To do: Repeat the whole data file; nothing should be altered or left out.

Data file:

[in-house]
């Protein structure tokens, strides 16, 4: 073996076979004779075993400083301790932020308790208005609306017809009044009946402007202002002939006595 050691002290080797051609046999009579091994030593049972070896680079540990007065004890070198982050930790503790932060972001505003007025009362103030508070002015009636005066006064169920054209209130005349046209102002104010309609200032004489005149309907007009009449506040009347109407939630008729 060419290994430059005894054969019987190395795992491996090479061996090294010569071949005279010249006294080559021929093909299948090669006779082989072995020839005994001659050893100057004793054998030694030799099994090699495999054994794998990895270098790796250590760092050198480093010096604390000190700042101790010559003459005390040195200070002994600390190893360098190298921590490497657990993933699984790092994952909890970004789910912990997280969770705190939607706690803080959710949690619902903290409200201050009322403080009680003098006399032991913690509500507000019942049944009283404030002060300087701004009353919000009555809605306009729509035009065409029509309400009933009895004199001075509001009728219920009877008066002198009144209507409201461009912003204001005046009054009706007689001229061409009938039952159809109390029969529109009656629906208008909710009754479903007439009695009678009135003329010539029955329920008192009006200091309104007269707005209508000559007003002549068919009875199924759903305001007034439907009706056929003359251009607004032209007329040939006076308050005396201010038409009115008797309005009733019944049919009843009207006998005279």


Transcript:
[in-house]
């Protein structure tokens, strides 16, 4: 073996076979004779075993400083301790932020308790208005609306017809009044009946402007202002002939006595 050691002290080797051609046999009579091994030593049972070896680079540990007065004890070198982050930790503790932060972001505003007025009362103030508070002015009636005066006064169920054209209130005349046209102002104010309609200032004489005149309907007009009449506040009347109407939630008729 060419290994430059005894054969019987190395795992491996090479061996090294010569071949005279010249006294080559021929093909299948090669006779082989072995020839005994001659050893100057004793054998030694030799099994090699495999054994794998990895270098790796250590760092050198480093010096604390000190700042101790010559003459005390040195200070002994600390190893360098190298921590490497657990993933699984790092994952909890970004789910912990997280969770705190939607706690803080959710949690619902903290409200201050009322403080009680003098006399032991913690509500507000019942049944009283404030002060300087701004009353919000009555809605306009729509035009065409029509309400009933009895004199001075509001009728219920009877008066002198009144209507409201461009912003204001005046009054009706007689001229061409009938039952159809109390029969529109009656629906208008909710009754479903007439009695009678009135003329010539029955329920008192009006200091309104007269707005209508000559007003002549068919009875199924759903305001007034439907009706056929003359251009607004032209007329040939006076308050005396201010038409009115008797309005009733019944049919009843009207006998005279």